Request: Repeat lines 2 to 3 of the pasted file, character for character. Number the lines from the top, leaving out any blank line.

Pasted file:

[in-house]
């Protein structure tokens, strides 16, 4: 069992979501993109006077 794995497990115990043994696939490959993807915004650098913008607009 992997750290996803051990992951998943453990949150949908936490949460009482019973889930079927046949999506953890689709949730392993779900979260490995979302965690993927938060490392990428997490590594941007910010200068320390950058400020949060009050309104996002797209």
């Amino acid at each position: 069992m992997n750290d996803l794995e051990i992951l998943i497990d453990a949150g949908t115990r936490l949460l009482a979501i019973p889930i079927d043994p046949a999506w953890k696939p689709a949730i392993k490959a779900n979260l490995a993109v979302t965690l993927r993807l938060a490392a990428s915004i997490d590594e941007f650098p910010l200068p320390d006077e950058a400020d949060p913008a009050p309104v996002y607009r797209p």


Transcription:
């Protein structure tokens, strides 16, 4: 069992979501993109006077 794995497990115990043994696939490959993807915004650098913008607009 992997750290996803051990992951998943453990949150949908936490949460009482019973889930079927046949999506953890689709949730392993779900979260490995979302965690993927938060490392990428997490590594941007910010200068320390950058400020949060009050309104996002797209």
């Amino acid at each position: 069992m992997n750290d996803l794995e051990i992951l998943i497990d453990a949150g949908t115990r936490l949460l009482a979501i019973p889930i079927d043994p046949a999506w953890k696939p689709a949730i392993k490959a779900n979260l490995a993109v979302t965690l993927r993807l938060a490392a990428s915004i997490d590594e941007f650098p910010l200068p320390d006077e950058a400020d949060p913008a009050p309104v996002y607009r797209p």